Can officers open a car door if the driver refuses to identify themselves?
I’m Anthony Bandiero, attorney and senior legal instructor for Blue to Gold Law Enforcement Training. This question comes from an Officer in Arizona.
Here is the scenario. An officer basically makes a traffic stop, and the driver is refusing to identify themselves, is not rolling down the window all the way. They’re maybe being legally combative. It sounds like a sovereign citizen type scenario. And the question is, “Can we open the door in order to see their hands and so forth?”
Now, let’s go through a few doctrines. Number one is, you are allowed to order any occupants. Let’s use good judgment with passengers, but you’re allowed to order a driver out of the vehicle if you have any reason to do so. That is Pennsylvania versus Mimms. Passengers are covered under Maryland versus Wilson.
So that’s the first. Can we order them out? Yes. But what we’re doing here is we’re not ordering them out, we’re actually opening the car door just to see their hands. That is a search under the Fourth Amendment. If you were looking to get them out, and you want to facilitate the exits by opening the door, and your intent was not to search, then the courts will probably likely say that it was not a search. Then you may see plain view evidence and so forth.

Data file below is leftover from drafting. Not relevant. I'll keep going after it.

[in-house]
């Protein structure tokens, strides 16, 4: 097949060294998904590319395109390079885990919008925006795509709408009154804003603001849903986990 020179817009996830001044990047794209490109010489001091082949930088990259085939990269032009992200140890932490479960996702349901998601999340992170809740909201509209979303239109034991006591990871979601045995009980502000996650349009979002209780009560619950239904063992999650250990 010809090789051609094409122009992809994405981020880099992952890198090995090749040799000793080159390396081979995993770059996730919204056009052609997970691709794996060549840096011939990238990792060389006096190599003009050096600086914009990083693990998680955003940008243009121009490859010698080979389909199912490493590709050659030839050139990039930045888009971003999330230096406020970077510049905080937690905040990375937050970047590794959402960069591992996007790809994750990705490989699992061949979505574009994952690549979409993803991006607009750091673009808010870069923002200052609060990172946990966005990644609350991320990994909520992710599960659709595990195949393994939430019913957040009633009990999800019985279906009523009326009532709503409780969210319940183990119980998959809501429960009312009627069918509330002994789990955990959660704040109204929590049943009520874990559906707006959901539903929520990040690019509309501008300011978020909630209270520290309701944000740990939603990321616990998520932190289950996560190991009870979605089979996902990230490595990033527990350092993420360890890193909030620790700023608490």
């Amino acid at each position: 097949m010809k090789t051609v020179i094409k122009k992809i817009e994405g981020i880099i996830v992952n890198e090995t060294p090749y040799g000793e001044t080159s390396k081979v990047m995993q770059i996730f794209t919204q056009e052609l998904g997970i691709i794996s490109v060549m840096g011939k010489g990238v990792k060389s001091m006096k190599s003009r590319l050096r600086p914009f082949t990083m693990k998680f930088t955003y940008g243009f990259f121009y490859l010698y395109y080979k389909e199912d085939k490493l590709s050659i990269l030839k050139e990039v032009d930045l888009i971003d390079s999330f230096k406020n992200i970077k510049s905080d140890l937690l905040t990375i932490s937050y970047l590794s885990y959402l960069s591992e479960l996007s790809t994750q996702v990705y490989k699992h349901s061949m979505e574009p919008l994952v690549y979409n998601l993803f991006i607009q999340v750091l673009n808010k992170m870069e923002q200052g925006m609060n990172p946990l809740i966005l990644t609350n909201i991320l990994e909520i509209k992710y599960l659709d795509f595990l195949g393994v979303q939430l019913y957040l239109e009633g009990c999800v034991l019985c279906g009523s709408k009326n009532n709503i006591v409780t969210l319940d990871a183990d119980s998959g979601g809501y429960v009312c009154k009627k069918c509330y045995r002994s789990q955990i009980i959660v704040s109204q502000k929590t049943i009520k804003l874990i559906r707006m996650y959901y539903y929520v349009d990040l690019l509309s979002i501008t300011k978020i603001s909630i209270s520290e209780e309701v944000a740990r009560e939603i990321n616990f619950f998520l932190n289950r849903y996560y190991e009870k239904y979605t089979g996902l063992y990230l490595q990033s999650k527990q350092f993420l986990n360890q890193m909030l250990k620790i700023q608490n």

But if you open the door with the intent to keep them in there, and to see their hands, that’s a search. And in order to do that, you’re going to need to articulate some kind of armed and dangerous. It is not a high standard, but it is a standard. It requires something more than nothing. What do we have here? We have non identification, violating state law, a surrender upon demand type stuff, we have rolling down the window only slightly and we have non compliance. We have maybe some other things going on too.
Do I think that the officer may be okay, if they articulate armed and dangerous, that this person could be a risk? I do, especially if they start hiding their hands and so forth. But I need the officer to do the articulation. We can’t do it for you over here at Blue to Gold, so you have to do it.
If the officer has a reason that they’re potentially in danger, then opening the door would be lawful. And then, if they saw something in plain view, that’s likely coming in. But if they go to court and say, “Your Honor, I don’t know why. I just did it. I think I have the right to just do it.” Well, unfortunately, that’s not the law. There’s no door-opening law, as a constitutional law. It has to based on armed and dangerous unless you’re going to search the car and get them out and so forth.
I hope this helps. Keep the questions coming. Until next time, my friends stay safe.